By John Painter
It probably had to do with winning college football’s national championship. Things like that tend to make an impression. But sometime in the late 1990s, Phillip Fulmer (Knoxville ’72) became synonymous with the Tennessee Volunteers.
The very mention of his name and listeners or readers immediately thought Tennessee.
As in, “Yes, Phillip Fulmer coaches the Tennessee Vols and they won the BCS national championship and always are on TV and his daughters run off the field with him after every game and, well, he’s Tennessee. He is Tennessee.”
Fulmer obviously wasn’t alone in that distinction. UT fans would place Peyton Manning in that category, although the guess now is that Manning is known nationally more for his Indianapolis Colts success and Super Bowl victory than for his days at Neyland Stadium.
Lady Vols Coach Pat Summitt meets the criteria and has become one of college basketball’s true icons. Eight national championships carry a great deal of exposure, and Summitt never fails to put a class product on the floor.
But Fulmer was UT on its biggest sporting stage, a venue that seats more than 100,000 fans on fall Saturdays. Home games or away games meant massive crowds and mind-numbing media scrutiny.
Fulmer was the face of the Tennessee Vols. That meant whether it was during a nail-biter against Georgia or during a Big Orange Caravan stop in Germantown, Fulmer was the one Vols fans wanted to see.
But now he’s gone, stepping down after 17 seasons at the helm. His final game at Neyland Stadium on November 29, 2008, was a 28–10 triumph over Kentucky—the Vols’ 24th straight victory over the Wildcats. A fine football moment indeed, but just one of the great memories Fulmer served up for Vol fans.
Thanks for that 34–31 win at Georgia in 1992, your first road triumph. You broke out the white pants away from home for the first time in 10 years and started a winning streak against the Bulldogs that lasted the rest of the decade.
Thanks for your very first bowl game victory over Boston College in January 1993. Tampa’s Hall of Fame Bowl—now the Outback—was the setting as Tennessee and quarterback Heath Shuler breezed to a 38–23 triumph. Tampa also marked your final bowl appearance, a 21–17 win over Wisconsin in January 2008.
Thanks for all the miraculous finishes. Rick Clausen rallying UT from 21–0 down on a Monday night at LSU in 2005 to win in overtime might have been the most impressive.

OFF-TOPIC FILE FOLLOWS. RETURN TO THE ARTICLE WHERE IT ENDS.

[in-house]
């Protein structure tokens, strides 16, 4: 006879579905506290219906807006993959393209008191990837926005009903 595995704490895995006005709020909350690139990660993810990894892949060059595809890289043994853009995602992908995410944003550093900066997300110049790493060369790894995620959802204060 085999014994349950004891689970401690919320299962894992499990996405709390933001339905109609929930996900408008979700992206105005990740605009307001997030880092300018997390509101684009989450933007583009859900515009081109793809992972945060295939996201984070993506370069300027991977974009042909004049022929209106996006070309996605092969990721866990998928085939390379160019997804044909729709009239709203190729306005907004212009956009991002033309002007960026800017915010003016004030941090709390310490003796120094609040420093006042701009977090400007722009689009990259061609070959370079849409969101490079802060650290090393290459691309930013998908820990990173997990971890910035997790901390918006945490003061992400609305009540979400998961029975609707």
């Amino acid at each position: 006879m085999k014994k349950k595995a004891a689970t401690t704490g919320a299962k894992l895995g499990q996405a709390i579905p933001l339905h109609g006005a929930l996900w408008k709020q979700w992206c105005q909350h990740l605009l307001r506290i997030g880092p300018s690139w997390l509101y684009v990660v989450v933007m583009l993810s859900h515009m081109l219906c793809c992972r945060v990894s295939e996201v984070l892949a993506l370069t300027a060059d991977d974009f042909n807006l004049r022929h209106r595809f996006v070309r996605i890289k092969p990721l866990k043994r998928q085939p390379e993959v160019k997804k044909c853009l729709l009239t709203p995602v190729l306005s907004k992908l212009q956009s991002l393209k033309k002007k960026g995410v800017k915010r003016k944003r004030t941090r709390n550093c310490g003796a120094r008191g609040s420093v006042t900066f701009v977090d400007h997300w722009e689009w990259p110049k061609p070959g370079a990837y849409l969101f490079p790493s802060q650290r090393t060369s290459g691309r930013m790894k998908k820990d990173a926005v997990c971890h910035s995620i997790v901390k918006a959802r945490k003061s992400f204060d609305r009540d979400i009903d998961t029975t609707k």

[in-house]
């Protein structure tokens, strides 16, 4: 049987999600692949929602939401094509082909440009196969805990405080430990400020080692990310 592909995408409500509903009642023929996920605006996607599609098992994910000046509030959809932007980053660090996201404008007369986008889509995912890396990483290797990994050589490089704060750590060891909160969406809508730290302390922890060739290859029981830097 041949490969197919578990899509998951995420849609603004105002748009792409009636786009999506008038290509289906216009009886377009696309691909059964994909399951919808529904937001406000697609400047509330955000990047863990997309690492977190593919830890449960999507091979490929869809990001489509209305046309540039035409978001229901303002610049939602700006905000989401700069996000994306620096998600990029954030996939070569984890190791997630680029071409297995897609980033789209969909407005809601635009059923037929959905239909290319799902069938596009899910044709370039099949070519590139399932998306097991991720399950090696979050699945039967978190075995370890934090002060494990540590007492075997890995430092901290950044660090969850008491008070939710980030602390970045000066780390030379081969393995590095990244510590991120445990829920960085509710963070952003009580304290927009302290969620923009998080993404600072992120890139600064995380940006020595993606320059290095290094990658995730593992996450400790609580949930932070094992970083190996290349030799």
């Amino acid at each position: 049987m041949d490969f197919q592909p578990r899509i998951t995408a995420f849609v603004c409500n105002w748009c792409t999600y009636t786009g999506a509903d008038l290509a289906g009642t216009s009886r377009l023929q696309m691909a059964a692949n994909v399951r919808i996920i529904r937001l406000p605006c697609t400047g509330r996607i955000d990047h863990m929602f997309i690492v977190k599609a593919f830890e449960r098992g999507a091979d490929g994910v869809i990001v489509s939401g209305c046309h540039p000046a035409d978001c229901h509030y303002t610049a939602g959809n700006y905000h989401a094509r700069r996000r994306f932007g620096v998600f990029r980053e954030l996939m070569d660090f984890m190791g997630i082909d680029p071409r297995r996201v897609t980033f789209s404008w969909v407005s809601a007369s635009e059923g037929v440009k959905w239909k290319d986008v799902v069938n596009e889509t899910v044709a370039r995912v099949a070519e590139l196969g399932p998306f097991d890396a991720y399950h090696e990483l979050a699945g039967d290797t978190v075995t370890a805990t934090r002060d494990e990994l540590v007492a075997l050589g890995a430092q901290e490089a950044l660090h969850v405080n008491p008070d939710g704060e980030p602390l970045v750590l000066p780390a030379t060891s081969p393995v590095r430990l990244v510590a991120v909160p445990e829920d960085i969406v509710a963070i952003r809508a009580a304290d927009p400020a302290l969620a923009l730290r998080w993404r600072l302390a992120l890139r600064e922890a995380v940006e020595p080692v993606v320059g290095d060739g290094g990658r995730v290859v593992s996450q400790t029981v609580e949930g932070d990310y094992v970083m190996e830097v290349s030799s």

Other great come-from-behind wins in UT football history also occurred on your watch—18 down against Arkansas in 1998; 21 at Kentucky in 2001; 24 at Notre Dame in 1991 (when you were offensive coordinator); and 25 against Vanderbilt in 1987 (when you coached the offensive line). And though not among the top five, coming from 24–7 down at Georgia in 2006 to win 51–33, and rallying last season for the biggest fourth-quarter comeback in Neyland Stadium history to clip Vanderbilt 25–24, after trailing 24–9, are games that will go down in the annals of UT football lore.
Thanks for closing out the artificial turf era on Shields-Watkins Field with a 62–14 thumping of Vanderbilt. The Vols ended with a record of 125-38-7 at home on artificial turf, and your mark as head coach was a perfect 9–0.
Thanks for recruiting an amazing cast of footballers to UT in the spring of 1994. Names such as Jeff Coleman, Jeff Hall, Mercedes Hamilton, Steve Johnson, and Jarvis Reado were all future starters for the 1998 national championship team. Oh, and that Manning guy mentioned earlier played a down or two in the seasons prior, as did starters Terry Fair, Cory Gaines, Ron Green, and Marcus Nash before leaving Big Orange Country. Out of the 22 signees in February 1994, Manning was selected All-America, five others made All-SEC, and seven were chosen in future NFL drafts, including Manning and Fair in the 1998 first round. Such hauls helped cement your status as one of the nation’s top recruiters and made Neyland Stadium a destination of choice for top high-school talent.